Life changed in an instant. Financially, mentally, physically—from that ill-fated moment onward, their lives were cast into disarray. And now, it’s up to us to help them pick up the pieces.
When young members from these families enroll in higher education, they literally cling to life, and to the future—with a tremendous effort to rehabilitate themselves and acquire a profession that will help them stand on their own two feet and support their family with dignity.
Architecture, building engineering, electrical engineering, computers, special needs education teaching, and more…
This is their answer to terrorism. It’s their victory over acts of hatred, through the love of life and the strong desire to succeed.
Our team has always been motivated by the desire to give to the needy. But the opportunity to distribute scholarships to students from families affected by terrorism is particularly meaningful.
Every year, it warms our hearts to see these young people, whose families have been so badly hurt—determined to build their future.
For six years now we have been a part of their success. And to date, we have helped 420 students fulfill their dream, through scholarships distributed at an event held in collaboration with the Organization for Israel's Terror Victims.
At this year's event, Vision for Israel distributed scholarships to 76 students—Jews, and Arabs. Due to the Ministry of Health's instructions, we had to hold the event outside, which didn’t diminish in the least the festive and joyous atmosphere.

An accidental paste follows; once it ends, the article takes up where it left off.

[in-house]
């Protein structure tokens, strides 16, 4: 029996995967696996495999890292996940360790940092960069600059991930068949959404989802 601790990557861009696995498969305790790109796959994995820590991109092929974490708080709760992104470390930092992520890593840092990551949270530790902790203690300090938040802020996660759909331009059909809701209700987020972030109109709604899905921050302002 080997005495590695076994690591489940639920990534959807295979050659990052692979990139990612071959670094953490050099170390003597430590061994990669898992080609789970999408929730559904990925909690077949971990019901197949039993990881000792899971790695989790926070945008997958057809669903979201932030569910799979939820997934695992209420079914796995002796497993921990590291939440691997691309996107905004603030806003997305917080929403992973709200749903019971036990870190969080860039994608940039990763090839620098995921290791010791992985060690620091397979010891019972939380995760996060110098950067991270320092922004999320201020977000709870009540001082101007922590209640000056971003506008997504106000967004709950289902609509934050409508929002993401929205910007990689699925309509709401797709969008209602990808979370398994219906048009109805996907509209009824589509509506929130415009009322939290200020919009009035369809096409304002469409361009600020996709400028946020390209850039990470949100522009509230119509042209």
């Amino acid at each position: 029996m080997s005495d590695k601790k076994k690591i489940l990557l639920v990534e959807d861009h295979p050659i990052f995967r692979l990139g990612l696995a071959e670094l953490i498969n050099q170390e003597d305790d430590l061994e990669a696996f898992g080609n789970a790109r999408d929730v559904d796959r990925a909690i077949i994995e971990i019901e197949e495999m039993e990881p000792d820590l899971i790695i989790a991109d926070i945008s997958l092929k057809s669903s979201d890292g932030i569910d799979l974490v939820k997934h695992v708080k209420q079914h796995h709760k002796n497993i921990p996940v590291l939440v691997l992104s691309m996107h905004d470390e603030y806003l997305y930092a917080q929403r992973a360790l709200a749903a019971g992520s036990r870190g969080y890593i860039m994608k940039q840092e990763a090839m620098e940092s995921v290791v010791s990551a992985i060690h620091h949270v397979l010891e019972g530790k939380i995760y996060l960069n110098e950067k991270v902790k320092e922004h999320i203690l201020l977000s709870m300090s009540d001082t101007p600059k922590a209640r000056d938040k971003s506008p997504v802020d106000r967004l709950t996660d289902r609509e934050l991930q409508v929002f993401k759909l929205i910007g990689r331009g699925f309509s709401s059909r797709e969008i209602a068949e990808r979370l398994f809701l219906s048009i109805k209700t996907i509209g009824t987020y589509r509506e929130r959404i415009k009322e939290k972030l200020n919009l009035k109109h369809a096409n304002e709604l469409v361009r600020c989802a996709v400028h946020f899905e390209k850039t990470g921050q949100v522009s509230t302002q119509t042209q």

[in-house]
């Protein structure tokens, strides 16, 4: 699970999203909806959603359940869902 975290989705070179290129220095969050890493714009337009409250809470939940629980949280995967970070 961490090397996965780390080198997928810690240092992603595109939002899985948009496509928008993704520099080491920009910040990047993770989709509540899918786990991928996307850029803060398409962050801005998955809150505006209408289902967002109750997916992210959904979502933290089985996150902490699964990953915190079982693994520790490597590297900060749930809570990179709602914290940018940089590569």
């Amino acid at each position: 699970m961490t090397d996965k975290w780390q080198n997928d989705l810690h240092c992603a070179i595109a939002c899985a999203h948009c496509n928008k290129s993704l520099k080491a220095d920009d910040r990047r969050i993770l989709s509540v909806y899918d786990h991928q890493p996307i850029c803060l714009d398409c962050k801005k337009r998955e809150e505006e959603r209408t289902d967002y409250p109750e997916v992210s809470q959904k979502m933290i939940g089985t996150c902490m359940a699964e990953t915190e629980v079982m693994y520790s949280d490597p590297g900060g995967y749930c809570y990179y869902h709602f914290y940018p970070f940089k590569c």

Talking to the students, we learned about the difficult experiences they went through: infiltration of terrorists into their home, Molotov cocktails thrown at them, terrorists who detonated themselves next to them, missiles that hit them, being orphaned from parents, the death of siblings and children, and other inconceivable traumas.
Sarit* and her father were injured in a terror attack in 2001 when she was 17. Terrorists shot at her car. They were both injured, with Sarit in critical condition.
The period after the attack was very difficult—both mentally and physically. She underwent several surgeries, which resulted in additional health complications.
But today, Sarit is married with six children—and is the director of the Hila program for ultra-Orthodox girls and at-risk youth.
*Name has been changed